Updated: Apr 4
This may surprise you, but a big way to fight climate change lies in the dirt beneath our feet. By supporting an innovative farming practice called regenerative agriculture, our lands can be restored and achieve a natural balance to improve water quality, reduce land use degradation, and become a powerful approach to mitigate climate change.
Haven’t heard of it yet? Regenerative agriculture captures carbon out of the air while also producing food that’s denser with nutrients and healthier. It’s said we could sequester more than 100% of current annual US carbon dioxide emissions with a switch to this new way of farming. Some farms right here in Washington County are leading the way.
The Bad News: Conventional farming is still the norm. It relies on large areas of land usually growing just one crop and heavy use of chemical fertilizers, pesticides, tilling, and irrigation. The agricultural sector contributes 24% of the greenhouse gas causing climate change. This form of farming kills beneficial microorganisms in the earth, insects, pollinators, and the fungi that tie the underground ecosystem together. From livestock, fertilizer, and burning crop residues come the twin demons of methane and nitrous oxide, more potent than carbon. These status quo farming practices are the number one cause of deforestation and topsoil loss. Waterways get polluted and crops are nutrient depleted. Essentially entire landscapes are rendered lifeless.
The Good News: Many farmers are realizing these techniques are unsustainable and are beginning to see their role in restoring a balanced, functioning ecosystem. Healthy dirt stores not just carbon, but also water and makes the land less vulnerable to drought. Healthy soil teams with microbes and natural nutrients that are fueled by carbon-rich plant matter made from solar energy and water. Grass-fed livestock, rotated from pasture to pasture, rebuild soil. Regenerative farming increases yields, biodiversity, improves food security, farm profitability, and boosts rural community economics.
Farmers, food producers, policymakers, and many stakeholders in food supply chains are moving in the right direction. Corporations like General Mills, Cargill, Target, Hormel Foods, and restaurant establishments are investing support. Associated carbon credit markets are providing new revenues. All at a time when it’s greatly needed.
It is becoming clear we cannot go back to farming as it has been. Farmers can transition to these methods and consumers can support them with their purchasing power. Agricultural landscapes can be rejuvenated to create rich ecosystems once again productive and sustainable.
How can you help the cause? Patronize regenerative farmers. Find local farms at Sustainable Stillwater MN’s Green Business Directory at GreenStillwater.org. Watch the award-winning movie Kiss the Ground to learn more: https://kissthegroundmovie.com. Utilize the resource information that will be posted on SustainableStillwaterMN.org. If you are a farmer, participate in programs like Soil Health Academy | Grow Healthier Soil, Food and Profits and the Soil Carbon Initiative (SCI).
Regenerative Agriculture in Minnesota
Minnesota Agriculture Overview
A robust industry from the beginning, Minnesota agriculture is showing no sign of slowing down. From top crops to thriving agribusinesses to agricultural education, this important sector is continuing to grow and support the state’s economy. Home to 74,542 farms spread across just over 26 million acres of land, as well as about 1,000 agricultural and food companies, the North Star State’s industry, provides more than 340,000 jobs for Minnesotans. Altogether, the industry contributes an impressive $75 billion to the state’s economy annually.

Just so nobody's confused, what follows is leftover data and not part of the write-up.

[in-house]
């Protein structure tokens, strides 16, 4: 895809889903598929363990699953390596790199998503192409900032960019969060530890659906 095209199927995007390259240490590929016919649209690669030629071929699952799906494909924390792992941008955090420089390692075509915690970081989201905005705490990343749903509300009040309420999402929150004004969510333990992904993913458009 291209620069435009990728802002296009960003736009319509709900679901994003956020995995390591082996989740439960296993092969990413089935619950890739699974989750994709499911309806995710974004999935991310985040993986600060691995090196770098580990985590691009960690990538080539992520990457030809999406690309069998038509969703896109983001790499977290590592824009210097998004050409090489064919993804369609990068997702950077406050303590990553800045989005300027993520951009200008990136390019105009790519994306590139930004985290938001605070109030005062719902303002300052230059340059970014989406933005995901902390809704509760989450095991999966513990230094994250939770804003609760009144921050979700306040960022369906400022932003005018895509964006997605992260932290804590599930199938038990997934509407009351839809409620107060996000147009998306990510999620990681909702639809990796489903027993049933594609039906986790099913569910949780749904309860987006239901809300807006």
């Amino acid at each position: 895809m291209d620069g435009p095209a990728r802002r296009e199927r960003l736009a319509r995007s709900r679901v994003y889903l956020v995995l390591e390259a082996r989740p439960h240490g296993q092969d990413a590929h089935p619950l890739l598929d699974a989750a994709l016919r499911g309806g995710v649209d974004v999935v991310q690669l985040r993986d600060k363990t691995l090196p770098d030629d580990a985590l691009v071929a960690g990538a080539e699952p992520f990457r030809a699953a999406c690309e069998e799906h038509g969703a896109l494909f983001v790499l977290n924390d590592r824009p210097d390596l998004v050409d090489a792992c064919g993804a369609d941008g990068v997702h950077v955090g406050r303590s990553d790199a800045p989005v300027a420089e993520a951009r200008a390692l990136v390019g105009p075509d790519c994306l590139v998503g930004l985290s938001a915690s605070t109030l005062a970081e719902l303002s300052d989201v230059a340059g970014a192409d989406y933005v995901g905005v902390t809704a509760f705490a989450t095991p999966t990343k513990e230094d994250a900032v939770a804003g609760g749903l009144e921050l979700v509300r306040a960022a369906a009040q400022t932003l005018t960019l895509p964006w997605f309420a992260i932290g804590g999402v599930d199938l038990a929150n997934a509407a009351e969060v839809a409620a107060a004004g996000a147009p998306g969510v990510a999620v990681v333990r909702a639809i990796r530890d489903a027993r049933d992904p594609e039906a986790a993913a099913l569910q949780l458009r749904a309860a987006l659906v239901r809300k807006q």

Minnesota makes an impact across the country with several top crops. The state ranks No. 3 in the nation in total crops cash receipts and breaks the top 10 in several different commodities, including sugar beets, oats, sweet corn for processing and green peas for processing, wild rice, soybeans, and many more. Several of these crops are important not only for the U.S. but the world, too. Soybeans, corn, and wheat are Minnesota’s top exports, heading across the globe to top markets in China, Japan, and Mexico.
The Minnesota Agricultural Water Quality Certification Program (MAWQCP) is a voluntary opportunity for farmers and agricultural landowners to take the lead in implementing conservation practices that protect our water. Over 1,150 producers and 800,000 acres have been certified as of January 2022 (from website). Those who implement and maintain approved farm management practices will be certified and in turn obtain regulatory certainty for a period of ten years. Certified producers receive regulatory certainty, recognition, and priority for technical assistance. Additionally, the public receives assurance that certified producers are using conservation practices to protect Minnesota’s lakes, rivers, and streams.
Regenerative Agriculture Examples
Farms listed in Greater Stillwater Area Green Business Directory that practice some Regenerative Agriculture Big River Farms, Strongheart Farms, KDE Farms, Cimarron Farms, and Awlyahsi·yó
To learn more about the Soil Health Academy School at Stoney Creek Farm, visit Soil Health Academy | Grow Healthier Soil, Food and Profits or call 256/996-3142.
New Story Farm Hutchinson MN A Regenerative Farm & Community in Minnesota
Watch the award-winning movie Kiss the Ground to learn more: Kiss the Ground Film | Official Website (kissthegroundmovie.com)
Corporate Food Producer Programs
In response to these challenges Green America, in partnership with farms, companies, NGOs, and soil scientists, launched the first-of-its-kind certification for regenerative agriculture open to all farms and food companies: Soil Carbon Initiative.
Written by Timothy Nolan - Sustainable Stillwater MN 4/1/2022